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|Title:||Legumes in temperate Australia: A survey of naturalisation and impact in natural ecosystems|
|Citation:||Biological Conservation, 2005; 125(3):323-333|
|Publisher:||Elsevier Sci Ltd|
|Jason Emms, John G. Virtue, Christopher Preston and William D. Bellotti|
|Abstract:||Some of the most damaging weeds of natural ecosystems in temperate Australia and similar Mediterranean environments are legumes. A study was undertaken to determine the level of naturalisation and impact of exotic legumes in temperate Australia. This was the first step in attempting to develop a method of evaluating the weed risk of future legume species introductions. A study of nursery catalogues indicated that legumes were widely cultivated throughout temperate Australia in the early part of the 20th century. A number of these species were able to escape from cultivation and have become part of the region’s naturalised flora. Non-climbing herbaceous legume species were the most common type of legume recorded as naturalised. A smaller number of naturalised species were reported as being present in natural ecosystems. A higher introduction pressure increased the chance of legume species being able to naturalise and also establish in natural ecosystems. The results of a questionnaire showed that of the legume species that established in natural ecosystems there were differences in regard to their perceived level of impact. Woody perennial legumes had the highest reported impacts and non-climbing herbaceous species the lowest. The higher impact species also had a history of use as garden ornamentals, while lower impact species were largely agricultural. The results of this survey suggest that until greater accuracy is achieved with regard to the prediction of weeds and their impact, a precautionary approach should be taken to the importation, sale and cultivation of woody legume species.|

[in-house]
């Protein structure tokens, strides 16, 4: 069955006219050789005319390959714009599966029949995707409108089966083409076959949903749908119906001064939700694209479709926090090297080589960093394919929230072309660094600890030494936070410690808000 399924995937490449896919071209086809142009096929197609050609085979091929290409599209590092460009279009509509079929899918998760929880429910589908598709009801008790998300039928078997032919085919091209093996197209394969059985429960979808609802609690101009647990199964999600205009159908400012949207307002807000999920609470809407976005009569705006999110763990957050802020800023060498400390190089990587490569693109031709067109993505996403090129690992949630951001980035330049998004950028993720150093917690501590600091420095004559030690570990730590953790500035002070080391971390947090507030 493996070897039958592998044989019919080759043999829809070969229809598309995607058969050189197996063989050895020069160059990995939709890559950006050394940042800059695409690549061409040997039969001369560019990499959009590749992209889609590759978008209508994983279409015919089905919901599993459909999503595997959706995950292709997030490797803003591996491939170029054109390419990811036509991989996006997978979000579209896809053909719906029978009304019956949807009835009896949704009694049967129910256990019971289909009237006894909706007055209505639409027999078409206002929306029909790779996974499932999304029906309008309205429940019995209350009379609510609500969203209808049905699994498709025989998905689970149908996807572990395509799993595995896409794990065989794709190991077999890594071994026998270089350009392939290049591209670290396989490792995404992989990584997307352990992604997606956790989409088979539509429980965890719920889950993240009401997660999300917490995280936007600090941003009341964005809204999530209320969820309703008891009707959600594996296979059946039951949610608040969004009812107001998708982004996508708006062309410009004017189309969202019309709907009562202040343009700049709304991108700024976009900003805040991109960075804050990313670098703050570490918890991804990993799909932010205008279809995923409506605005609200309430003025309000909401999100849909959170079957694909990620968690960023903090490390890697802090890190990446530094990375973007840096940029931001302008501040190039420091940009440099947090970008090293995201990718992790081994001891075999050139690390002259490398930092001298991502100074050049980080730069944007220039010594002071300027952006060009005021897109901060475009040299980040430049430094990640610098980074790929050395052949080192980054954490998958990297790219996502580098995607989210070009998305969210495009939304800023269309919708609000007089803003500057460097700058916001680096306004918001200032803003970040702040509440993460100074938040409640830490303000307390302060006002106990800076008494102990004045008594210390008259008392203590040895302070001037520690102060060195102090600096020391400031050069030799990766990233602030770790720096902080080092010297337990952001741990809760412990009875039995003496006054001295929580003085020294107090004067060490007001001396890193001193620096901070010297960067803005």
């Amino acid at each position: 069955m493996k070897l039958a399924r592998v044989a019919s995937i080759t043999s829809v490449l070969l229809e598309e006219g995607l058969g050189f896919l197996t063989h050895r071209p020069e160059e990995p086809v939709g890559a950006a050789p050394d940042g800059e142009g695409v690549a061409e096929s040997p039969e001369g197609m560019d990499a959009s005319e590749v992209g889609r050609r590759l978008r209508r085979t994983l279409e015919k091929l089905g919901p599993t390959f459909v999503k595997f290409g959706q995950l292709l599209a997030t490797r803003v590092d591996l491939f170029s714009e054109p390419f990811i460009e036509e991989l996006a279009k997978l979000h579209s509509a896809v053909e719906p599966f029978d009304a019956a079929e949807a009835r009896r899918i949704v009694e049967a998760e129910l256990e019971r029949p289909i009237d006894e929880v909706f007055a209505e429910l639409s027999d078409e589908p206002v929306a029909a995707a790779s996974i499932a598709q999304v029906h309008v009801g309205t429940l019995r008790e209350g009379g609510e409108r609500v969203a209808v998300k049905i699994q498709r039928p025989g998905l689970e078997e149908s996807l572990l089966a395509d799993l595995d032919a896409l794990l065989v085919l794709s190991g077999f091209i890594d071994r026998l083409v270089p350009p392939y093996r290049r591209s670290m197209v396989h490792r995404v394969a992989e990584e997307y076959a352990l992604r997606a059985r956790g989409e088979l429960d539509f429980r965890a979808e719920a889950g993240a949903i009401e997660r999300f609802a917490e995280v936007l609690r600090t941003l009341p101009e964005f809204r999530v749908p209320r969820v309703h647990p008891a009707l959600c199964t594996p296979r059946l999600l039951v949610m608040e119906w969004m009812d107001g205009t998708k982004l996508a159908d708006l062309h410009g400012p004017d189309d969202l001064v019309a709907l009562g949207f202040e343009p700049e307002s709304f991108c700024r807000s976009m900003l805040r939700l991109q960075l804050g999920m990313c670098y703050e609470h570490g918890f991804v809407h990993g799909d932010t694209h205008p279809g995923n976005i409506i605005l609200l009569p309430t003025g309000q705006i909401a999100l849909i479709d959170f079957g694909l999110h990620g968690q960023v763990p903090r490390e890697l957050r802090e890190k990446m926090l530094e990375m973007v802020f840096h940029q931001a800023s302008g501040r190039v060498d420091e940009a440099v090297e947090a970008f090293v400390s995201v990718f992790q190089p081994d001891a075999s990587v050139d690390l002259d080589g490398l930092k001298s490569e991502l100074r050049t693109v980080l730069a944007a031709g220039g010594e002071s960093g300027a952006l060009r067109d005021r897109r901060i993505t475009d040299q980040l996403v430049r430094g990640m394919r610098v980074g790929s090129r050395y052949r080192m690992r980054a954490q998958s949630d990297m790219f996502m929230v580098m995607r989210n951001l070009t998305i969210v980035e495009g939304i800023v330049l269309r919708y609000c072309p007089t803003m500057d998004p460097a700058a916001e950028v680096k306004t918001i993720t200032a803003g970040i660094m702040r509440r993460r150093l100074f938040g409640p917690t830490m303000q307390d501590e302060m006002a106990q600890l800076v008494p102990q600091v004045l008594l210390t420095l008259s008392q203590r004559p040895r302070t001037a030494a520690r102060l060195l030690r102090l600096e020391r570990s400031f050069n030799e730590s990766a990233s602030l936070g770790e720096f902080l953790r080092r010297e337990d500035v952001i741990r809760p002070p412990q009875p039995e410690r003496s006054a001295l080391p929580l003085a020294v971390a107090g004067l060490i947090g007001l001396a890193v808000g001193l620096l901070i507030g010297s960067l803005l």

|Keywords:||Fabaceae; environmental weeds; weed impacts; naturalisation; ornamental horticulture|
|Appears in Collections:||Agriculture, Food and Wine publications|
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